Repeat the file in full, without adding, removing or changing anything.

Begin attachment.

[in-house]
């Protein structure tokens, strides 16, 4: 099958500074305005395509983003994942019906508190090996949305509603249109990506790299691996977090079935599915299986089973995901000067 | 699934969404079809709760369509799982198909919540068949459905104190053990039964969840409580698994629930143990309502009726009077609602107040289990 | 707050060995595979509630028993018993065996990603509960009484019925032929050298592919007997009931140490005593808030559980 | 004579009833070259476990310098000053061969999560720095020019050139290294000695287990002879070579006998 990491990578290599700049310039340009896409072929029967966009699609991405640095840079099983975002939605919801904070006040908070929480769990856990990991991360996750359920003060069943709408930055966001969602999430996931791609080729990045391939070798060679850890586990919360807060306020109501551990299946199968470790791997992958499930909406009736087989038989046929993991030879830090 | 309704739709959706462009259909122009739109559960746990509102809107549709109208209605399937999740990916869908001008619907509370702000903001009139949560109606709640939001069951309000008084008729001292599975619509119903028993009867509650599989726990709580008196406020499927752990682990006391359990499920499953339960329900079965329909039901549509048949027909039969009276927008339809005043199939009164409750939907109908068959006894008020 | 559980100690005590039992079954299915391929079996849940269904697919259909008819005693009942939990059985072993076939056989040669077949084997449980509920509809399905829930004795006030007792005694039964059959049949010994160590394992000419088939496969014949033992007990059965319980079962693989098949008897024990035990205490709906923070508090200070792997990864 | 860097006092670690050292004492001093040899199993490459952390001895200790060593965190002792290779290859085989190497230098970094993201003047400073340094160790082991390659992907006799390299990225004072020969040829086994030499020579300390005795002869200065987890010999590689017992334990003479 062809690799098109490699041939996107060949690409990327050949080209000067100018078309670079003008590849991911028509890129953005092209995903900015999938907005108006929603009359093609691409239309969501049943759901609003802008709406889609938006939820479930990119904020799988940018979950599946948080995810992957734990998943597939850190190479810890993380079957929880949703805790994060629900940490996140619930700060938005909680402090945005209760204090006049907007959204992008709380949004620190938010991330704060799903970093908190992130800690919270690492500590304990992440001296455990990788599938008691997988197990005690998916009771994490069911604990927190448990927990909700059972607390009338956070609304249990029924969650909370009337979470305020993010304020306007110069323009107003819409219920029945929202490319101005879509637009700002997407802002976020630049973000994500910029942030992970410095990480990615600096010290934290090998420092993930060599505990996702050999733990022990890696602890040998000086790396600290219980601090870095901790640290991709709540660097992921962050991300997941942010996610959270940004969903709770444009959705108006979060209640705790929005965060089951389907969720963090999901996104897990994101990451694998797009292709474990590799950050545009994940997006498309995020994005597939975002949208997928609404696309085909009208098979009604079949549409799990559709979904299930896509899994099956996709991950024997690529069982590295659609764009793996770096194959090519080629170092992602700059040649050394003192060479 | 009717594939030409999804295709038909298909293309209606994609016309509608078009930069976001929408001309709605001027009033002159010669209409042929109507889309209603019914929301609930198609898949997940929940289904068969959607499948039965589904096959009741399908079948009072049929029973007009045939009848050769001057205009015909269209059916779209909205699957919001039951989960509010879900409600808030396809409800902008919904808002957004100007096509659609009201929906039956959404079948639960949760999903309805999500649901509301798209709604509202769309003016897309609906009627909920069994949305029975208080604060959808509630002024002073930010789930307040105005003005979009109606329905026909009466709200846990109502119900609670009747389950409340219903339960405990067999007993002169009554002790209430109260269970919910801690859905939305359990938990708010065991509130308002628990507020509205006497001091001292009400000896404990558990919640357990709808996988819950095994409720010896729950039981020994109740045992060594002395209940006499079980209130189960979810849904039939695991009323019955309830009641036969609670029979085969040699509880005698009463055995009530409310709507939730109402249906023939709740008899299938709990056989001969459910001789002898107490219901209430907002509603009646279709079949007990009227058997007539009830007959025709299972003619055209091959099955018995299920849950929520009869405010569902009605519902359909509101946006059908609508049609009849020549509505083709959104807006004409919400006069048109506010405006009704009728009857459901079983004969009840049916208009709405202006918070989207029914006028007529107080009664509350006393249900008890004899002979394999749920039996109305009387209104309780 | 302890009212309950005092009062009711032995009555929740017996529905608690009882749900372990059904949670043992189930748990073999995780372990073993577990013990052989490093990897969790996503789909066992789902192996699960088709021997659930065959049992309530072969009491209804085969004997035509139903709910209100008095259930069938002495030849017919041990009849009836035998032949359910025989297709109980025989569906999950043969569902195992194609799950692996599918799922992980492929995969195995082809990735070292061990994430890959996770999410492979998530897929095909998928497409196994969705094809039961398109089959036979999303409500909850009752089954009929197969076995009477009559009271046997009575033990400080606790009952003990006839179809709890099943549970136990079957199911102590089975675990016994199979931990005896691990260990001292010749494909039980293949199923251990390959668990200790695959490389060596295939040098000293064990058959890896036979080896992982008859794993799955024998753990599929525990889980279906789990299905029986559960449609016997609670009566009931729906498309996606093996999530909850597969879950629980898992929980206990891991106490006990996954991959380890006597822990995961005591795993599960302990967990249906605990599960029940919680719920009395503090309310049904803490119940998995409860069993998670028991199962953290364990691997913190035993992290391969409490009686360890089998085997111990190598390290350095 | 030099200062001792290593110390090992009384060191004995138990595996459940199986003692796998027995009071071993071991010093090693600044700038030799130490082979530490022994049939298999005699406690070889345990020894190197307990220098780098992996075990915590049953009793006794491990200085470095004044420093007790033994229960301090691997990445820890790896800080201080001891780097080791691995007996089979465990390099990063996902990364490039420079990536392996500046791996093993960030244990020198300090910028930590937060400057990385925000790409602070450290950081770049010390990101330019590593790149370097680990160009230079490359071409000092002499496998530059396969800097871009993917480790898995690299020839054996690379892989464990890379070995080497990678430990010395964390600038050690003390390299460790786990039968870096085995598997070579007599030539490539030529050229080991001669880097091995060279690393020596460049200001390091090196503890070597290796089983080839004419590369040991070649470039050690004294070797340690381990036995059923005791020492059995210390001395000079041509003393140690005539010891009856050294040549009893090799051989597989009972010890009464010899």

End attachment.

[in-house]
């Protein structure tokens, strides 16, 4: 099958500074305005395509983003994942019906508190090996949305509603249109990506790299691996977090079935599915299986089973995901000067 | 699934969404079809709760369509799982198909919540068949459905104190053990039964969840409580698994629930143990309502009726009077609602107040289990 | 707050060995595979509630028993018993065996990603509960009484019925032929050298592919007997009931140490005593808030559980 | 004579009833070259476990310098000053061969999560720095020019050139290294000695287990002879070579006998 990491990578290599700049310039340009896409072929029967966009699609991405640095840079099983975002939605919801904070006040908070929480769990856990990991991360996750359920003060069943709408930055966001969602999430996931791609080729990045391939070798060679850890586990919360807060306020109501551990299946199968470790791997992958499930909406009736087989038989046929993991030879830090 | 309704739709959706462009259909122009739109559960746990509102809107549709109208209605399937999740990916869908001008619907509370702000903001009139949560109606709640939001069951309000008084008729001292599975619509119903028993009867509650599989726990709580008196406020499927752990682990006391359990499920499953339960329900079965329909039901549509048949027909039969009276927008339809005043199939009164409750939907109908068959006894008020 | 559980100690005590039992079954299915391929079996849940269904697919259909008819005693009942939990059985072993076939056989040669077949084997449980509920509809399905829930004795006030007792005694039964059959049949010994160590394992000419088939496969014949033992007990059965319980079962693989098949008897024990035990205490709906923070508090200070792997990864 | 860097006092670690050292004492001093040899199993490459952390001895200790060593965190002792290779290859085989190497230098970094993201003047400073340094160790082991390659992907006799390299990225004072020969040829086994030499020579300390005795002869200065987890010999590689017992334990003479 062809690799098109490699041939996107060949690409990327050949080209000067100018078309670079003008590849991911028509890129953005092209995903900015999938907005108006929603009359093609691409239309969501049943759901609003802008709406889609938006939820479930990119904020799988940018979950599946948080995810992957734990998943597939850190190479810890993380079957929880949703805790994060629900940490996140619930700060938005909680402090945005209760204090006049907007959204992008709380949004620190938010991330704060799903970093908190992130800690919270690492500590304990992440001296455990990788599938008691997988197990005690998916009771994490069911604990927190448990927990909700059972607390009338956070609304249990029924969650909370009337979470305020993010304020306007110069323009107003819409219920029945929202490319101005879509637009700002997407802002976020630049973000994500910029942030992970410095990480990615600096010290934290090998420092993930060599505990996702050999733990022990890696602890040998000086790396600290219980601090870095901790640290991709709540660097992921962050991300997941942010996610959270940004969903709770444009959705108006979060209640705790929005965060089951389907969720963090999901996104897990994101990451694998797009292709474990590799950050545009994940997006498309995020994005597939975002949208997928609404696309085909009208098979009604079949549409799990559709979904299930896509899994099956996709991950024997690529069982590295659609764009793996770096194959090519080629170092992602700059040649050394003192060479 | 009717594939030409999804295709038909298909293309209606994609016309509608078009930069976001929408001309709605001027009033002159010669209409042929109507889309209603019914929301609930198609898949997940929940289904068969959607499948039965589904096959009741399908079948009072049929029973007009045939009848050769001057205009015909269209059916779209909205699957919001039951989960509010879900409600808030396809409800902008919904808002957004100007096509659609009201929906039956959404079948639960949760999903309805999500649901509301798209709604509202769309003016897309609906009627909920069994949305029975208080604060959808509630002024002073930010789930307040105005003005979009109606329905026909009466709200846990109502119900609670009747389950409340219903339960405990067999007993002169009554002790209430109260269970919910801690859905939305359990938990708010065991509130308002628990507020509205006497001091001292009400000896404990558990919640357990709808996988819950095994409720010896729950039981020994109740045992060594002395209940006499079980209130189960979810849904039939695991009323019955309830009641036969609670029979085969040699509880005698009463055995009530409310709507939730109402249906023939709740008899299938709990056989001969459910001789002898107490219901209430907002509603009646279709079949007990009227058997007539009830007959025709299972003619055209091959099955018995299920849950929520009869405010569902009605519902359909509101946006059908609508049609009849020549509505083709959104807006004409919400006069048109506010405006009704009728009857459901079983004969009840049916208009709405202006918070989207029914006028007529107080009664509350006393249900008890004899002979394999749920039996109305009387209104309780 | 302890009212309950005092009062009711032995009555929740017996529905608690009882749900372990059904949670043992189930748990073999995780372990073993577990013990052989490093990897969790996503789909066992789902192996699960088709021997659930065959049992309530072969009491209804085969004997035509139903709910209100008095259930069938002495030849017919041990009849009836035998032949359910025989297709109980025989569906999950043969569902195992194609799950692996599918799922992980492929995969195995082809990735070292061990994430890959996770999410492979998530897929095909998928497409196994969705094809039961398109089959036979999303409500909850009752089954009929197969076995009477009559009271046997009575033990400080606790009952003990006839179809709890099943549970136990079957199911102590089975675990016994199979931990005896691990260990001292010749494909039980293949199923251990390959668990200790695959490389060596295939040098000293064990058959890896036979080896992982008859794993799955024998753990599929525990889980279906789990299905029986559960449609016997609670009566009931729906498309996606093996999530909850597969879950629980898992929980206990891991106490006990996954991959380890006597822990995961005591795993599960302990967990249906605990599960029940919680719920009395503090309310049904803490119940998995409860069993998670028991199962953290364990691997913190035993992290391969409490009686360890089998085997111990190598390290350095 | 030099200062001792290593110390090992009384060191004995138990595996459940199986003692796998027995009071071993071991010093090693600044700038030799130490082979530490022994049939298999005699406690070889345990020894190197307990220098780098992996075990915590049953009793006794491990200085470095004044420093007790033994229960301090691997990445820890790896800080201080001891780097080791691995007996089979465990390099990063996902990364490039420079990536392996500046791996093993960030244990020198300090910028930590937060400057990385925000790409602070450290950081770049010390990101330019590593790149370097680990160009230079490359071409000092002499496998530059396969800097871009993917480790898995690299020839054996690379892989464990890379070995080497990678430990010395964390600038050690003390390299460790786990039968870096085995598997070579007599030539490539030529050229080991001669880097091995060279690393020596460049200001390091090196503890070597290796089983080839004419590369040991070649470039050690004294070797340690381990036995059923005791020492059995210390001395000079041509003393140690005539010891009856050294040549009893090799051989597989009972010890009464010899």